A wise young woman once said to me, ”Don’t stifle your personal religious experience just because other people are watching.” Actually, this wise young woman happens to be the 17 year-old girl that I disciple weekly. Just a few days ago we were finishing up our weekly meeting in Starbucks when the Lord led me to ask this wise young woman to pray. It doesn’t sound like a strange thing for the Lord to ask, so of course I obeyed and asked her to pray. What began as a typical end-of-our-meeting prayer, ended as an extensive “popcorn” prayer session that lasted at least fifteen minutes. Mind you, in a busy, crowded, Starbucks in the middle of rush hour, in a crowded suburb of Washington DC. You can imagine how many people saw us, heads bowed, eyes closed, praying to the Lord.
For me, it’s not really a new thing to be seen in public praying with people for such a long time, with anyone around you to hear or distract the prayer. I work at a church, we do this during lunch meetings on a regular basis. But for this wise young woman, it was a new experience. It was out of the norm. Maybe it was even taboo. But the result was an experience that I don’t think either of us will want to ever do without from now on. We had such an intimate experience with God, even in such a busy, loud, unwelcoming place! We had no reservations. We were bold, even though we weren’t talking to strangers or shouting at the tops of our lungs. We were standing up for what we believe in; in a nation where religion is growing & God is shrinking.. where we are free to worship whatever God we please. We were taking advantage of our rights as Americans to the freedom of religion.
As much as I’d like to get into politics (not really!), I’ll get to the point already. After we prayed, we talked about how intimate that experience was for both of us & how much bolder & closer to God she felt just by praying to Him in such an environment. This led us to discuss some reasons why many Christians aren’t bold with their faith; why many Christians are afraid to stand out for their faith & turn heads for living righteously. This led her to that brilliant quote above, that I’ll repeat here because I think it’s important:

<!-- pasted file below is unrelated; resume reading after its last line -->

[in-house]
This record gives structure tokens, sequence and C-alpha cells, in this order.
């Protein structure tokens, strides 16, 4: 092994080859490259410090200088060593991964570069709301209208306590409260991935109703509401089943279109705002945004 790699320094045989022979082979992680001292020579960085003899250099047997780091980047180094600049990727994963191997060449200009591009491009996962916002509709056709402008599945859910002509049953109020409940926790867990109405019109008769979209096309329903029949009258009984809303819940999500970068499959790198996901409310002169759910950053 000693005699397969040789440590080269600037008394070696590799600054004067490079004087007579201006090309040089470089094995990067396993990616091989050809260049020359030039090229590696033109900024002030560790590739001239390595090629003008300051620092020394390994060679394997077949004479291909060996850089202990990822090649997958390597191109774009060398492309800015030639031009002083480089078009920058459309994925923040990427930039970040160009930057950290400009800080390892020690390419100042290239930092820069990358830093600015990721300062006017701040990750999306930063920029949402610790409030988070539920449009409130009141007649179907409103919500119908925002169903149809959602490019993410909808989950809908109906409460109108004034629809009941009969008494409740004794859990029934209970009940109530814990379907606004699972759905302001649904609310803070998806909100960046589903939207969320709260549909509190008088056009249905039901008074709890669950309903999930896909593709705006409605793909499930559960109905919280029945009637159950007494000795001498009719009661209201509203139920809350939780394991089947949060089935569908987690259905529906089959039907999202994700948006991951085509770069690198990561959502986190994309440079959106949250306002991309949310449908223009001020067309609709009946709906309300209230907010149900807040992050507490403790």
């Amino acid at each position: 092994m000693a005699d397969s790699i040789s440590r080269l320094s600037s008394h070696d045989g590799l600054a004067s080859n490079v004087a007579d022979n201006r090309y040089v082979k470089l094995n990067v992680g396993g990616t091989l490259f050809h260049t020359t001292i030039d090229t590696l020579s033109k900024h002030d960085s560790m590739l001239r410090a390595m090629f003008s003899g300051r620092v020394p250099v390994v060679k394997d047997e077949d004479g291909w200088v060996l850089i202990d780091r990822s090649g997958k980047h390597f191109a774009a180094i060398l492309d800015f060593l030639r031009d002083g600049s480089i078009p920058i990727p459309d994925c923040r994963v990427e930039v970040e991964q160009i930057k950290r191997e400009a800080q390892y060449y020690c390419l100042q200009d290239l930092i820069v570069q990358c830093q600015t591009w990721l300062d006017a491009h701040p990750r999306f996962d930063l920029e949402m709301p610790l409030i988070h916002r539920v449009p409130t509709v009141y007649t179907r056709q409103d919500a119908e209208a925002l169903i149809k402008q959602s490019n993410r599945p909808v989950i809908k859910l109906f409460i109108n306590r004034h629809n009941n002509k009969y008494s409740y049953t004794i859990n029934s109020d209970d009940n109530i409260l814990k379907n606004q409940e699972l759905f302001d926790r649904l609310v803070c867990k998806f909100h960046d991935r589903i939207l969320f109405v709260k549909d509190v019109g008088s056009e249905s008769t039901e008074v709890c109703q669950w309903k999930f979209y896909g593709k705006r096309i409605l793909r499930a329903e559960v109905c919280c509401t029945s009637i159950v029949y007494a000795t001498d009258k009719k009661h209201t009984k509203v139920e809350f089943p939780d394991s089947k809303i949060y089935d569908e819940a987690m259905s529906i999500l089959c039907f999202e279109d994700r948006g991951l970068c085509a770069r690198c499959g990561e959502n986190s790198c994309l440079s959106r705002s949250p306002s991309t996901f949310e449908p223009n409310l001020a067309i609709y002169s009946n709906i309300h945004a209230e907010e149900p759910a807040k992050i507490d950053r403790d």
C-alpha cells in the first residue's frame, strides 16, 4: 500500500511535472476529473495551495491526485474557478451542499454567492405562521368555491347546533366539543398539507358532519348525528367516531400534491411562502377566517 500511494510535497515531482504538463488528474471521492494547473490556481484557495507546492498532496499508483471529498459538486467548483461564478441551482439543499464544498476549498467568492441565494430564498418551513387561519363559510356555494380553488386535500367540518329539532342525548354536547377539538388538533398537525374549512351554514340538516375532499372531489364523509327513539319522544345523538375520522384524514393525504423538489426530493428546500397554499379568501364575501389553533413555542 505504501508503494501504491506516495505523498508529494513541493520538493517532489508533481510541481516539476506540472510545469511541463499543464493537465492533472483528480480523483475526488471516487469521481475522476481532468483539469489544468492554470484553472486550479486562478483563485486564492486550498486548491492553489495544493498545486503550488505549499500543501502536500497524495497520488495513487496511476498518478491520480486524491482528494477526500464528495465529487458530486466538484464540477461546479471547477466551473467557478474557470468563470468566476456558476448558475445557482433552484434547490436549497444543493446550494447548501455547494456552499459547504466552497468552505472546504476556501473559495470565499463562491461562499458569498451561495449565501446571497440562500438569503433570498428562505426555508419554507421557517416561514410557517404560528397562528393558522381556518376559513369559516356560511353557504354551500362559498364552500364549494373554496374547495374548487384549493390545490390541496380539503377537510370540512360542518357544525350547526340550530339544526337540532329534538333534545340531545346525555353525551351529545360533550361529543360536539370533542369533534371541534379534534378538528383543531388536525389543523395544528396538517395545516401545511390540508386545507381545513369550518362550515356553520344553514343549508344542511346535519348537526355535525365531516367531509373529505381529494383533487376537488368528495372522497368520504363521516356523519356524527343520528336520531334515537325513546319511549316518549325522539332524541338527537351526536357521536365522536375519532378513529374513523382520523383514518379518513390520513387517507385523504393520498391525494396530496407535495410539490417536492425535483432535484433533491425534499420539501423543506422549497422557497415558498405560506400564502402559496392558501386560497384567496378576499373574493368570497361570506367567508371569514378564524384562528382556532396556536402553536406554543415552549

“Don’t stifle your personal religious experience just because other people are watching.”
And she’s right. We shouldn’t “stifle” our personal experiences with the Lord because people that might not know Him like we do are around. And it is “stifling” our relationship with God when we are withholding “the real us” to other people for any reason. We will feel so fulfilled, encouraged, & joyful when we cast all our cares upon Him, forget our reputations, & just live authentically with everyone consistently. We as youth workers should especially make sure we aren’t living out our faith differently when we’re at youth events & Bible studies, just because we think we have to be relevant to the culture or “dumb down” things for middle schoolers. They get it. They see us. They need transparency & authenticity in their lives just as much as we do.
So where is this concept in the Bible? Everywhere. But one of the most memorized verses of Scripture encompasses all of this in just twenty-four words:
“Let no one despise you for your youth, but set the believers an example in speech, in conduct, in love, in faith, in purity.” – 1 Timothy 4:12
Jillian Zavacky is youth associate at Reston Bible Church in Sterling, VA. She graduated from Liberty University with a degree in Youth Ministry in 2009.
Posted on October 24, 2011, in Spiritual Disciplines and tagged Authentic, Christianity, Church, Church Ministry, Family Ministry, Pastor, Religion, Spiritual Discipline, Student Ministry, Youth Ministry, Youth Pastor, Youth Work. Bookmark the permalink. Leave a comment.